Internships: Experience or Exploitation?

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When Johns Hopkins launched a new program offering paid internships with Baltimore-area non-profits, they found the response — more than 200 applications for 25 spots — “overwhelming.”

Which, if you think about it, is a little naive.  An internship is basically a necessity for today’s undergraduates, a way to make connections and build a resume. The feeling was present when I was an undergrad in the early 2000s — the sense that you’d never get a job unless you had a host of enviable institutions on your reference list; the idea that a summer spent lifeguarding or just lounging at your parents’ house, reading meant that you’d be left behind.

Which isn’t to say that all internships are worthy of these students’ time and enthusiasm. Many are unpaid, putting students in the unenviable position of having to beg to be allowed to work for free, sometimes at their fifteenth-choice organization. And of course there’s no guarantee that the work itself will be rewarding:  I got college credit for my “editorial internship” at a prestigious-sounding publication where my tasks included changing the boss’ license plate, filling out her daughter’s summer camp application (complete with forged signatures), bringing lunch to her daughter’s school when she forgot it, etc.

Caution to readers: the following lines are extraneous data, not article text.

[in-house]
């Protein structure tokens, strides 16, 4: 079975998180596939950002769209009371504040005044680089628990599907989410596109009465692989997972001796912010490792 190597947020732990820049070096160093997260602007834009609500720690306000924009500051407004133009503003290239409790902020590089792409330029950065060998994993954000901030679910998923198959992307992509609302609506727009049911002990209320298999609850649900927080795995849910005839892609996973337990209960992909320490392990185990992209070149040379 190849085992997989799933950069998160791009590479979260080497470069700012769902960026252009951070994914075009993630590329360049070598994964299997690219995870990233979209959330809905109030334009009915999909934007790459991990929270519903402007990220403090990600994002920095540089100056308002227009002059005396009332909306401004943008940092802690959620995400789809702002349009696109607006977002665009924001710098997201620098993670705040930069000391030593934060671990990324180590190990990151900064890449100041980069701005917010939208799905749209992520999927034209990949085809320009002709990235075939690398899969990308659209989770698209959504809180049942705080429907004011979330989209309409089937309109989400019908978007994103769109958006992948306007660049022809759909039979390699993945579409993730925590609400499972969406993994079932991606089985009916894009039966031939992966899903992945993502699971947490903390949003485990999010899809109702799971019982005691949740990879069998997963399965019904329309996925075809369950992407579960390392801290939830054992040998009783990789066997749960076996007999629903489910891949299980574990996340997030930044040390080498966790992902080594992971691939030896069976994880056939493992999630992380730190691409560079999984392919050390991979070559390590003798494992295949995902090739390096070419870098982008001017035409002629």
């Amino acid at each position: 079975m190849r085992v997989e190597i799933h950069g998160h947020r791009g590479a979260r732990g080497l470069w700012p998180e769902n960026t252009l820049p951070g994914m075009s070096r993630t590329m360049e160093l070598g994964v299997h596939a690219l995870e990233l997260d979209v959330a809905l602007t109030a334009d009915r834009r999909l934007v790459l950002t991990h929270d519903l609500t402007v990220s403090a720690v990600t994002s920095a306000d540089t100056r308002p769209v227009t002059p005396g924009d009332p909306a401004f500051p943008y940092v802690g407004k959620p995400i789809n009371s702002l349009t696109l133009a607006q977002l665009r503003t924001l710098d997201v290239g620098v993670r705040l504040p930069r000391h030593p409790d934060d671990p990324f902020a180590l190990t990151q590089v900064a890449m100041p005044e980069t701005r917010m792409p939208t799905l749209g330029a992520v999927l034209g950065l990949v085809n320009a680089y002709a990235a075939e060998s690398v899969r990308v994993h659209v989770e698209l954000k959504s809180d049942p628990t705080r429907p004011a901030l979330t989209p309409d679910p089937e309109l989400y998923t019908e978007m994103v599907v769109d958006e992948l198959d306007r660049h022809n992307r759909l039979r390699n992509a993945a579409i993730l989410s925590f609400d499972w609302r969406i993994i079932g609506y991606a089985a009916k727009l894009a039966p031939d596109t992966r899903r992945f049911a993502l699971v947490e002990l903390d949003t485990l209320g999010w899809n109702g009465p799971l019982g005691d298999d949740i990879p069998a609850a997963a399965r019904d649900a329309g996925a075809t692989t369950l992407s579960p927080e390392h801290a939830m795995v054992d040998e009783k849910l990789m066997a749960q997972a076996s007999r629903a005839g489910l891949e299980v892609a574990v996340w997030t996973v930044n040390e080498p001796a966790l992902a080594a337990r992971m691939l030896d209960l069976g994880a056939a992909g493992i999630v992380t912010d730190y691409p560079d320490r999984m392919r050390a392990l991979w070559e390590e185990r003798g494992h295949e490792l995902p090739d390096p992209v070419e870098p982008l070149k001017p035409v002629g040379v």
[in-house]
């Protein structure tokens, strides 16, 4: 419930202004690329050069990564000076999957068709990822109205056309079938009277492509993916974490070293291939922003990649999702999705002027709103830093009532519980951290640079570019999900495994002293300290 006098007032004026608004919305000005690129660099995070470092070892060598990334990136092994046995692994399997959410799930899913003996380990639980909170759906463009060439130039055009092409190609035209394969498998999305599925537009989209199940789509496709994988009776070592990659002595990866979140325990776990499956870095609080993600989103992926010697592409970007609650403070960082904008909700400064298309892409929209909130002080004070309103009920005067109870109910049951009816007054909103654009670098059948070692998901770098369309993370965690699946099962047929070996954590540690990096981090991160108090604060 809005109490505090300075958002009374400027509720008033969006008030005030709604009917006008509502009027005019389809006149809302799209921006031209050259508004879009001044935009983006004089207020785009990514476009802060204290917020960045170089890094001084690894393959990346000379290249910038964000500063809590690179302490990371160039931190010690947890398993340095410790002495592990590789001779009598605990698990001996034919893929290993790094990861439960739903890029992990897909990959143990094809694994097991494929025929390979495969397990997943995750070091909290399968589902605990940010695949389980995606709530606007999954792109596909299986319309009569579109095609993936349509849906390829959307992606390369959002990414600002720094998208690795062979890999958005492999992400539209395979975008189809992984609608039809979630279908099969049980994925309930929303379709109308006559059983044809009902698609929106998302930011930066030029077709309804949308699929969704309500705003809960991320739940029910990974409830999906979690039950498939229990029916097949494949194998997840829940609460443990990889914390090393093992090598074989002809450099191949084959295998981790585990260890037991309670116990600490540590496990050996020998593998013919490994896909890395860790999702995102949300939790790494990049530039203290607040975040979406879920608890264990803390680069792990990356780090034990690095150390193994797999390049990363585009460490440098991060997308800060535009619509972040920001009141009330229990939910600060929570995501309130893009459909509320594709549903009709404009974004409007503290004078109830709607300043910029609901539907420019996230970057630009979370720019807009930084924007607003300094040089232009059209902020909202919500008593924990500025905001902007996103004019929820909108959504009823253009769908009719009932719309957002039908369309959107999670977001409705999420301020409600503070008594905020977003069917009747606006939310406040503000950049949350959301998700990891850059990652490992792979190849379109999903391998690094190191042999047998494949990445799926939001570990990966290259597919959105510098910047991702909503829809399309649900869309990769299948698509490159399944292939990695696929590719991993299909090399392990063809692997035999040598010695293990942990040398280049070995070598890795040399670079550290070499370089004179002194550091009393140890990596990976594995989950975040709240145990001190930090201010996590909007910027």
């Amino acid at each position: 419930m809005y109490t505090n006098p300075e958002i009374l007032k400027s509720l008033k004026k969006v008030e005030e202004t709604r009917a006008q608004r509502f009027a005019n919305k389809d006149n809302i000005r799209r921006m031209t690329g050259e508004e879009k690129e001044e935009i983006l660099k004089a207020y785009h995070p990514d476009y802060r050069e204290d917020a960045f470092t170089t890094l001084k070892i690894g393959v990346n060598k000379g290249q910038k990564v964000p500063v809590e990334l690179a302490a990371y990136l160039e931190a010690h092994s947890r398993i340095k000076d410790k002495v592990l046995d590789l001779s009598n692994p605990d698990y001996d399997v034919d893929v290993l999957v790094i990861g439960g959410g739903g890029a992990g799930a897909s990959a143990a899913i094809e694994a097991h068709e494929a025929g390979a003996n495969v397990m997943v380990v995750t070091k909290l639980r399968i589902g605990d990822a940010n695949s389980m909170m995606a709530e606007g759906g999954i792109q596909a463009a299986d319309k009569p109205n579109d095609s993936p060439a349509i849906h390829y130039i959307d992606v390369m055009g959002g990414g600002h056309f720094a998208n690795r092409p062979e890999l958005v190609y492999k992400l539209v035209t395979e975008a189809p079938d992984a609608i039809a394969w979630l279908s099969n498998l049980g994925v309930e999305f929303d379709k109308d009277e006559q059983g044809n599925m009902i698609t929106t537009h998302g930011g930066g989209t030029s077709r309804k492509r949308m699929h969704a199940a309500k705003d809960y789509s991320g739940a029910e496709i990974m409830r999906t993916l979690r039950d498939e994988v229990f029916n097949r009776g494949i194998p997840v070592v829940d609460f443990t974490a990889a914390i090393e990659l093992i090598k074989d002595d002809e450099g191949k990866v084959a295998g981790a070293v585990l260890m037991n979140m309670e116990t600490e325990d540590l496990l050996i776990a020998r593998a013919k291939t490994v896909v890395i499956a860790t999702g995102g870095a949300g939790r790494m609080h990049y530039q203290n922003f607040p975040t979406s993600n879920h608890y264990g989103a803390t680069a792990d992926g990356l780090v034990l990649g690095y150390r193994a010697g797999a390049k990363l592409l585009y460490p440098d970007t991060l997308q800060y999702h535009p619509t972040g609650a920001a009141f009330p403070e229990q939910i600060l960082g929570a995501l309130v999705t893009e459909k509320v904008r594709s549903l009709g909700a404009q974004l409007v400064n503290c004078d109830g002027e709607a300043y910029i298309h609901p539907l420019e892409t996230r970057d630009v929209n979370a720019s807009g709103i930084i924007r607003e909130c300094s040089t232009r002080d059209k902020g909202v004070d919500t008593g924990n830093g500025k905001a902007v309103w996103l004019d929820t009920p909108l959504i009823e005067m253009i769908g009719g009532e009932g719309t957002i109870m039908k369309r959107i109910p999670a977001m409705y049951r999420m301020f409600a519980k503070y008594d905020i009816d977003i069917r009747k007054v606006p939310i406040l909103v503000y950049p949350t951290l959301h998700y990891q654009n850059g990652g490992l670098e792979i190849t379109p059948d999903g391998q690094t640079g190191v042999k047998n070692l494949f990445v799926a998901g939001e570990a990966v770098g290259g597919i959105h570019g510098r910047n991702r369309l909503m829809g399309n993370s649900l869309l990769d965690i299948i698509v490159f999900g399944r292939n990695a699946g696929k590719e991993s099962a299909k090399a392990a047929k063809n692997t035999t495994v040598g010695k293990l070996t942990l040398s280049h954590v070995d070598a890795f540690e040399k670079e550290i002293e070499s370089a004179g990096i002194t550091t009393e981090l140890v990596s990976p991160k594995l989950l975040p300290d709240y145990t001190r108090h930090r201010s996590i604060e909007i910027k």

It’s partly in order to combat exploitative situations like this that the U.S. Labor Department recently revised its guidelines for unpaid internships with for-profit companies. Basically, if a student is getting credit for an internship, the work has to be structured like an educational experience. “The internship is for the benefit of the intern,” the Labor Department feels the need to proclaim — well, duh. But the fact that such an obvious guideline needs to be codified into law indicates how exploitative some situations have become.

So kudos to JHU for creating a program that seeks to place students in positions where they can contribute meaningfully to their community, where they’re overseen and protected by a university that takes their work seriously — and one that pays them well ($5000!). No wonder hundreds of students were interested — there’s not enough of this in the world.

Until It’s Zero: Underreported Rapes at Hopkins?

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From 2007 to 2009, JHU reported ZERO incidents of sexual assault or rape. While we would love for this to be the case, we know it’s not.